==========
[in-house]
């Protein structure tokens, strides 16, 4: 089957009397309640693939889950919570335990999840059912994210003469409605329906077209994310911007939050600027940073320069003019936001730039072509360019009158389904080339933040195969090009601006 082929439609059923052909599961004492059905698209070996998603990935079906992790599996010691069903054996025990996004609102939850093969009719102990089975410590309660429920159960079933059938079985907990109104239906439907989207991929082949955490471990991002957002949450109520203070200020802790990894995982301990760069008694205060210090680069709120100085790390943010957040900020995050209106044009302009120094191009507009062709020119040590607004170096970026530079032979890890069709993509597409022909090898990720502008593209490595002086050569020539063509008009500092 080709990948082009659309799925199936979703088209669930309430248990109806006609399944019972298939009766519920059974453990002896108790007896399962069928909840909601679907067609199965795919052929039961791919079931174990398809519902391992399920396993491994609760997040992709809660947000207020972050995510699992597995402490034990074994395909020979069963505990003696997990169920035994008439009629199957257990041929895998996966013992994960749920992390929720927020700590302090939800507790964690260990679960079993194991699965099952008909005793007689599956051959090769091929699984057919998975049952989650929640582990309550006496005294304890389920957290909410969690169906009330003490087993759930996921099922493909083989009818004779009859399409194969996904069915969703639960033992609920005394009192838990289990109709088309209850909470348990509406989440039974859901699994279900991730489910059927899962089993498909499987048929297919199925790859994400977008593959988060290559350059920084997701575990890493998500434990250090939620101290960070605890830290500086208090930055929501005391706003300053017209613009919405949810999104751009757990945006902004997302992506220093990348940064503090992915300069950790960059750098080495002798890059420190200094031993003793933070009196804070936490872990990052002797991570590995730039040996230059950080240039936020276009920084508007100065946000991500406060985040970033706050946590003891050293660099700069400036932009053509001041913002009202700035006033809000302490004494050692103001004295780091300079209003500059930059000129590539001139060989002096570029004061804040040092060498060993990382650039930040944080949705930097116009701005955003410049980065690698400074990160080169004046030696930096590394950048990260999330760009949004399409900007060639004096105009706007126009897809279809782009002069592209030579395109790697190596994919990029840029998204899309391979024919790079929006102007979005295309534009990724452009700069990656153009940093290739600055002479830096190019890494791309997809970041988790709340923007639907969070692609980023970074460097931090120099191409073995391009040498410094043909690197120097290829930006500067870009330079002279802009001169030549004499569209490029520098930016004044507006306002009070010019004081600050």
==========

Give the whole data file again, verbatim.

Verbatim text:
[in-house]
């Protein structure tokens, strides 16, 4: 089957009397309640693939889950919570335990999840059912994210003469409605329906077209994310911007939050600027940073320069003019936001730039072509360019009158389904080339933040195969090009601006 082929439609059923052909599961004492059905698209070996998603990935079906992790599996010691069903054996025990996004609102939850093969009719102990089975410590309660429920159960079933059938079985907990109104239906439907989207991929082949955490471990991002957002949450109520203070200020802790990894995982301990760069008694205060210090680069709120100085790390943010957040900020995050209106044009302009120094191009507009062709020119040590607004170096970026530079032979890890069709993509597409022909090898990720502008593209490595002086050569020539063509008009500092 080709990948082009659309799925199936979703088209669930309430248990109806006609399944019972298939009766519920059974453990002896108790007896399962069928909840909601679907067609199965795919052929039961791919079931174990398809519902391992399920396993491994609760997040992709809660947000207020972050995510699992597995402490034990074994395909020979069963505990003696997990169920035994008439009629199957257990041929895998996966013992994960749920992390929720927020700590302090939800507790964690260990679960079993194991699965099952008909005793007689599956051959090769091929699984057919998975049952989650929640582990309550006496005294304890389920957290909410969690169906009330003490087993759930996921099922493909083989009818004779009859399409194969996904069915969703639960033992609920005394009192838990289990109709088309209850909470348990509406989440039974859901699994279900991730489910059927899962089993498909499987048929297919199925790859994400977008593959988060290559350059920084997701575990890493998500434990250090939620101290960070605890830290500086208090930055929501005391706003300053017209613009919405949810999104751009757990945006902004997302992506220093990348940064503090992915300069950790960059750098080495002798890059420190200094031993003793933070009196804070936490872990990052002797991570590995730039040996230059950080240039936020276009920084508007100065946000991500406060985040970033706050946590003891050293660099700069400036932009053509001041913002009202700035006033809000302490004494050692103001004295780091300079209003500059930059000129590539001139060989002096570029004061804040040092060498060993990382650039930040944080949705930097116009701005955003410049980065690698400074990160080169004046030696930096590394950048990260999330760009949004399409900007060639004096105009706007126009897809279809782009002069592209030579395109790697190596994919990029840029998204899309391979024919790079929006102007979005295309534009990724452009700069990656153009940093290739600055002479830096190019890494791309997809970041988790709340923007639907969070692609980023970074460097931090120099191409073995391009040498410094043909690197120097290829930006500067870009330079002279802009001169030549004499569209490029520098930016004044507006306002009070010019004081600050």